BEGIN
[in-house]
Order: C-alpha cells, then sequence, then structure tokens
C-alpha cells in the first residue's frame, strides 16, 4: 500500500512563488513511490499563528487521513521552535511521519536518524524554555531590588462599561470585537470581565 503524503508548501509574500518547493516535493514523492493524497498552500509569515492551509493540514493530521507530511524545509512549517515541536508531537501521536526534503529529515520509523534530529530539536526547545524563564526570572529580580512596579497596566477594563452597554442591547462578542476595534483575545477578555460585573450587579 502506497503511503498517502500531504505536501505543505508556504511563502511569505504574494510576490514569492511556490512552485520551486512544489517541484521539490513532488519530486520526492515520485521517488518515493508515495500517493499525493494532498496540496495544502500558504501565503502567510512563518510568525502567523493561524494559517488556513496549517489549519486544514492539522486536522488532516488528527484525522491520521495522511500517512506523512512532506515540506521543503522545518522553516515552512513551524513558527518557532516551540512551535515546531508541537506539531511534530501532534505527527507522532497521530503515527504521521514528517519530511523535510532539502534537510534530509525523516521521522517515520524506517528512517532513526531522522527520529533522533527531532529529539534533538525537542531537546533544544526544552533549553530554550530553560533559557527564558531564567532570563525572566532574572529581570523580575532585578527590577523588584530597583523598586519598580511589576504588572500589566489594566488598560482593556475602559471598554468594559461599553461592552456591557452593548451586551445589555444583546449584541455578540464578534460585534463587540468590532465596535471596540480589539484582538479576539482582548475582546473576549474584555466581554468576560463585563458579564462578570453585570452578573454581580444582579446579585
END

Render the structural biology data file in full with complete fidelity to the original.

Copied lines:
[in-house]
Order: C-alpha cells, then sequence, then structure tokens
C-alpha cells in the first residue's frame, strides 16, 4: 500500500512563488513511490499563528487521513521552535511521519536518524524554555531590588462599561470585537470581565 503524503508548501509574500518547493516535493514523492493524497498552500509569515492551509493540514493530521507530511524545509512549517515541536508531537501521536526534503529529515520509523534530529530539536526547545524563564526570572529580580512596579497596566477594563452597554442591547462578542476595534483575545477578555460585573450587579 502506497503511503498517502500531504505536501505543505508556504511563502511569505504574494510576490514569492511556490512552485520551486512544489517541484521539490513532488519530486520526492515520485521517488518515493508515495500517493499525493494532498496540496495544502500558504501565503502567510512563518510568525502567523493561524494559517488556513496549517489549519486544514492539522486536522488532516488528527484525522491520521495522511500517512506523512512532506515540506521543503522545518522553516515552512513551524513558527518557532516551540512551535515546531508541537506539531511534530501532534505527527507522532497521530503515527504521521514528517519530511523535510532539502534537510534530509525523516521521522517515520524506517528512517532513526531522522527520529533522533527531532529529539534533538525537542531537546533544544526544552533549553530554550530553560533559557527564558531564567532570563525572566532574572529581570523580575532585578527590577523588584530597583523598586519598580511589576504588572500589566489594566488598560482593556475602559471598554468594559461599553461592552456591557452593548451586551445589555444583546449584541455578540464578534460585534463587540468590532465596535471596540480589539484582538479576539482582548475582546473576549474584555466581554468576560463585563458579564462578570453585570452578573454581580444582579446579585